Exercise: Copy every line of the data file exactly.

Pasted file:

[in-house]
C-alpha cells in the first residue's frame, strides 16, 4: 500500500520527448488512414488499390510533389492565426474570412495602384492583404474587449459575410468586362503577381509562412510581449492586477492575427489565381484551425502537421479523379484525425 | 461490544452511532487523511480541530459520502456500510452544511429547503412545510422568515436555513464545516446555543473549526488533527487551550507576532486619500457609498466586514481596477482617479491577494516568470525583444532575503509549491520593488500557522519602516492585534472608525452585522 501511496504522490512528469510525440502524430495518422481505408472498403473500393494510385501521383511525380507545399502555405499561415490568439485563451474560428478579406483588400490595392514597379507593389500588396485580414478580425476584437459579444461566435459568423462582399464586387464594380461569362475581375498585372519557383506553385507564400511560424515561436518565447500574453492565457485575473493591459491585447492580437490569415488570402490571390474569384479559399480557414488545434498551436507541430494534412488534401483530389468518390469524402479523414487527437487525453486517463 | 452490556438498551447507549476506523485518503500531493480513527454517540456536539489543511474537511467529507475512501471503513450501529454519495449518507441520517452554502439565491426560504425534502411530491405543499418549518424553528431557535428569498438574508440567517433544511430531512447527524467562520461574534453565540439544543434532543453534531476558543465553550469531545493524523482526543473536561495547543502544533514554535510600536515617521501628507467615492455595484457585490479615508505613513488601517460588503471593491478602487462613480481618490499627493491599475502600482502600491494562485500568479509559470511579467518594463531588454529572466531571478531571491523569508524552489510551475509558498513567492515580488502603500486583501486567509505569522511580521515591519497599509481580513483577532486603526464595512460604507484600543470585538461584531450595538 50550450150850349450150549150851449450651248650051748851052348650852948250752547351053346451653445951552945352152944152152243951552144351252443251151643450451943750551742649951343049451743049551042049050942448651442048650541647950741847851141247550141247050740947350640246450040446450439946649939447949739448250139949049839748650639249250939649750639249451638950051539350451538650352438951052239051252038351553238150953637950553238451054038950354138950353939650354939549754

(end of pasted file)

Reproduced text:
[in-house]
C-alpha cells in the first residue's frame, strides 16, 4: 500500500520527448488512414488499390510533389492565426474570412495602384492583404474587449459575410468586362503577381509562412510581449492586477492575427489565381484551425502537421479523379484525425 | 461490544452511532487523511480541530459520502456500510452544511429547503412545510422568515436555513464545516446555543473549526488533527487551550507576532486619500457609498466586514481596477482617479491577494516568470525583444532575503509549491520593488500557522519602516492585534472608525452585522 501511496504522490512528469510525440502524430495518422481505408472498403473500393494510385501521383511525380507545399502555405499561415490568439485563451474560428478579406483588400490595392514597379507593389500588396485580414478580425476584437459579444461566435459568423462582399464586387464594380461569362475581375498585372519557383506553385507564400511560424515561436518565447500574453492565457485575473493591459491585447492580437490569415488570402490571390474569384479559399480557414488545434498551436507541430494534412488534401483530389468518390469524402479523414487527437487525453486517463 | 452490556438498551447507549476506523485518503500531493480513527454517540456536539489543511474537511467529507475512501471503513450501529454519495449518507441520517452554502439565491426560504425534502411530491405543499418549518424553528431557535428569498438574508440567517433544511430531512447527524467562520461574534453565540439544543434532543453534531476558543465553550469531545493524523482526543473536561495547543502544533514554535510600536515617521501628507467615492455595484457585490479615508505613513488601517460588503471593491478602487462613480481618490499627493491599475502600482502600491494562485500568479509559470511579467518594463531588454529572466531571478531571491523569508524552489510551475509558498513567492515580488502603500486583501486567509505569522511580521515591519497599509481580513483577532486603526464595512460604507484600543470585538461584531450595538 50550450150850349450150549150851449450651248650051748851052348650852948250752547351053346451653445951552945352152944152152243951552144351252443251151643450451943750551742649951343049451743049551042049050942448651442048650541647950741847851141247550141247050740947350640246450040446450439946649939447949739448250139949049839748650639249250939649750639249451638950051539350451538650352438951052239051252038351553238150953637950553238451054038950354138950353939650354939549754